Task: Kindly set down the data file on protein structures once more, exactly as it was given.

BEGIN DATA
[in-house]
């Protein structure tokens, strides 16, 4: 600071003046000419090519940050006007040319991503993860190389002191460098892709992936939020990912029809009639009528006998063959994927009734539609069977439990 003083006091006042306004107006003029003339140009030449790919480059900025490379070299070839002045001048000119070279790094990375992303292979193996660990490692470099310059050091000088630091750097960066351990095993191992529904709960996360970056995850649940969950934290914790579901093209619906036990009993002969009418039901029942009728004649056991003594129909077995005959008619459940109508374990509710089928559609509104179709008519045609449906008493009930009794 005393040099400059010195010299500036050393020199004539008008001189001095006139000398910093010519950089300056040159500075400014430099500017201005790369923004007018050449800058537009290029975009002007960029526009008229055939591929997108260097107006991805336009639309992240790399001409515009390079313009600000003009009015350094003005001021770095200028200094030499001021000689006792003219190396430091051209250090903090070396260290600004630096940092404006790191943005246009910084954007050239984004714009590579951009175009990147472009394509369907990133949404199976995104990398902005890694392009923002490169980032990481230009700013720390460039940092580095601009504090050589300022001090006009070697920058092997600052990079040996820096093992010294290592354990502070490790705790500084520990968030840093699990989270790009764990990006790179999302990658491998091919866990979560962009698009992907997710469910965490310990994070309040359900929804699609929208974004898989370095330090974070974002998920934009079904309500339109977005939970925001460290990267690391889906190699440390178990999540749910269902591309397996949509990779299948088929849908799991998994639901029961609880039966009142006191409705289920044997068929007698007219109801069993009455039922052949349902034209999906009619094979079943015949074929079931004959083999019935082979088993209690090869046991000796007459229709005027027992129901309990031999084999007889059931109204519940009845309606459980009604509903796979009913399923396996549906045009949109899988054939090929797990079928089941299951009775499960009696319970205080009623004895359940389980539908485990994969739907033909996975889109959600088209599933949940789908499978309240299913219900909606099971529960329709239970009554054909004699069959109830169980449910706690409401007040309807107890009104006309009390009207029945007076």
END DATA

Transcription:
[in-house]
């Protein structure tokens, strides 16, 4: 600071003046000419090519940050006007040319991503993860190389002191460098892709992936939020990912029809009639009528006998063959994927009734539609069977439990 003083006091006042306004107006003029003339140009030449790919480059900025490379070299070839002045001048000119070279790094990375992303292979193996660990490692470099310059050091000088630091750097960066351990095993191992529904709960996360970056995850649940969950934290914790579901093209619906036990009993002969009418039901029942009728004649056991003594129909077995005959008619459940109508374990509710089928559609509104179709008519045609449906008493009930009794 005393040099400059010195010299500036050393020199004539008008001189001095006139000398910093010519950089300056040159500075400014430099500017201005790369923004007018050449800058537009290029975009002007960029526009008229055939591929997108260097107006991805336009639309992240790399001409515009390079313009600000003009009015350094003005001021770095200028200094030499001021000689006792003219190396430091051209250090903090070396260290600004630096940092404006790191943005246009910084954007050239984004714009590579951009175009990147472009394509369907990133949404199976995104990398902005890694392009923002490169980032990481230009700013720390460039940092580095601009504090050589300022001090006009070697920058092997600052990079040996820096093992010294290592354990502070490790705790500084520990968030840093699990989270790009764990990006790179999302990658491998091919866990979560962009698009992907997710469910965490310990994070309040359900929804699609929208974004898989370095330090974070974002998920934009079904309500339109977005939970925001460290990267690391889906190699440390178990999540749910269902591309397996949509990779299948088929849908799991998994639901029961609880039966009142006191409705289920044997068929007698007219109801069993009455039922052949349902034209999906009619094979079943015949074929079931004959083999019935082979088993209690090869046991000796007459229709005027027992129901309990031999084999007889059931109204519940009845309606459980009604509903796979009913399923396996549906045009949109899988054939090929797990079928089941299951009775499960009696319970205080009623004895359940389980539908485990994969739907033909996975889109959600088209599933949940789908499978309240299913219900909606099971529960329709239970009554054909004699069959109830169980449910706690409401007040309807107890009104006309009390009207029945007076």